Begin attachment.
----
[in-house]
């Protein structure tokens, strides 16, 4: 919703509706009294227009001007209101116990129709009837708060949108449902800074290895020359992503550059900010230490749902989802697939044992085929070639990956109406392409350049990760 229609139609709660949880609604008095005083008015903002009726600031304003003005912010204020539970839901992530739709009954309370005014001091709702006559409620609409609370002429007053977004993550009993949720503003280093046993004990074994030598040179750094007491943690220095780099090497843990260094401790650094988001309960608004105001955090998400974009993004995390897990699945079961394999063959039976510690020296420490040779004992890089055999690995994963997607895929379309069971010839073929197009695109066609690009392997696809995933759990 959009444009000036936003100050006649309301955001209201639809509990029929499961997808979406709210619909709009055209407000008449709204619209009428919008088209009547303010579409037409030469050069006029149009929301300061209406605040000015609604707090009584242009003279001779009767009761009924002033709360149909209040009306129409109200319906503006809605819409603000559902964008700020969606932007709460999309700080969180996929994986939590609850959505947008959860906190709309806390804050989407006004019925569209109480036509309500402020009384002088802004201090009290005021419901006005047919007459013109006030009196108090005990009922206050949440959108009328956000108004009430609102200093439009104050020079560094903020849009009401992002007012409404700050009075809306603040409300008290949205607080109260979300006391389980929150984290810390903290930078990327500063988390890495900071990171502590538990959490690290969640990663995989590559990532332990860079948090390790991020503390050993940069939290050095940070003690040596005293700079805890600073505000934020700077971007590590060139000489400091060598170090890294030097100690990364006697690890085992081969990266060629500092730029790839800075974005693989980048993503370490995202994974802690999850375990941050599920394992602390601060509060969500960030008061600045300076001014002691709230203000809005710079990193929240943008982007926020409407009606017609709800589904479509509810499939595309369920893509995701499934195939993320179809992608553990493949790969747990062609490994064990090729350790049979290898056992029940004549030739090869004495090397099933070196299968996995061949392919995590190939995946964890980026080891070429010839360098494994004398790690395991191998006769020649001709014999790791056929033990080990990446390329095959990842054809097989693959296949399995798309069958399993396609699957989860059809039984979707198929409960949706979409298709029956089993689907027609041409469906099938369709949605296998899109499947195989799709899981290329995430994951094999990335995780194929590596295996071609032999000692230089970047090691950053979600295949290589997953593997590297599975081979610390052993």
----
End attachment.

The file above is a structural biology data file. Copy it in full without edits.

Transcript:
[in-house]
């Protein structure tokens, strides 16, 4: 919703509706009294227009001007209101116990129709009837708060949108449902800074290895020359992503550059900010230490749902989802697939044992085929070639990956109406392409350049990760 229609139609709660949880609604008095005083008015903002009726600031304003003005912010204020539970839901992530739709009954309370005014001091709702006559409620609409609370002429007053977004993550009993949720503003280093046993004990074994030598040179750094007491943690220095780099090497843990260094401790650094988001309960608004105001955090998400974009993004995390897990699945079961394999063959039976510690020296420490040779004992890089055999690995994963997607895929379309069971010839073929197009695109066609690009392997696809995933759990 959009444009000036936003100050006649309301955001209201639809509990029929499961997808979406709210619909709009055209407000008449709204619209009428919008088209009547303010579409037409030469050069006029149009929301300061209406605040000015609604707090009584242009003279001779009767009761009924002033709360149909209040009306129409109200319906503006809605819409603000559902964008700020969606932007709460999309700080969180996929994986939590609850959505947008959860906190709309806390804050989407006004019925569209109480036509309500402020009384002088802004201090009290005021419901006005047919007459013109006030009196108090005990009922206050949440959108009328956000108004009430609102200093439009104050020079560094903020849009009401992002007012409404700050009075809306603040409300008290949205607080109260979300006391389980929150984290810390903290930078990327500063988390890495900071990171502590538990959490690290969640990663995989590559990532332990860079948090390790991020503390050993940069939290050095940070003690040596005293700079805890600073505000934020700077971007590590060139000489400091060598170090890294030097100690990364006697690890085992081969990266060629500092730029790839800075974005693989980048993503370490995202994974802690999850375990941050599920394992602390601060509060969500960030008061600045300076001014002691709230203000809005710079990193929240943008982007926020409407009606017609709800589904479509509810499939595309369920893509995701499934195939993320179809992608553990493949790969747990062609490994064990090729350790049979290898056992029940004549030739090869004495090397099933070196299968996995061949392919995590190939995946964890980026080891070429010839360098494994004398790690395991191998006769020649001709014999790791056929033990080990990446390329095959990842054809097989693959296949399995798309069958399993396609699957989860059809039984979707198929409960949706979409298709029956089993689907027609041409469906099938369709949605296998899109499947195989799709899981290329995430994951094999990335995780194929590596295996071609032999000692230089970047090691950053979600295949290589997953593997590297599975081979610390052993």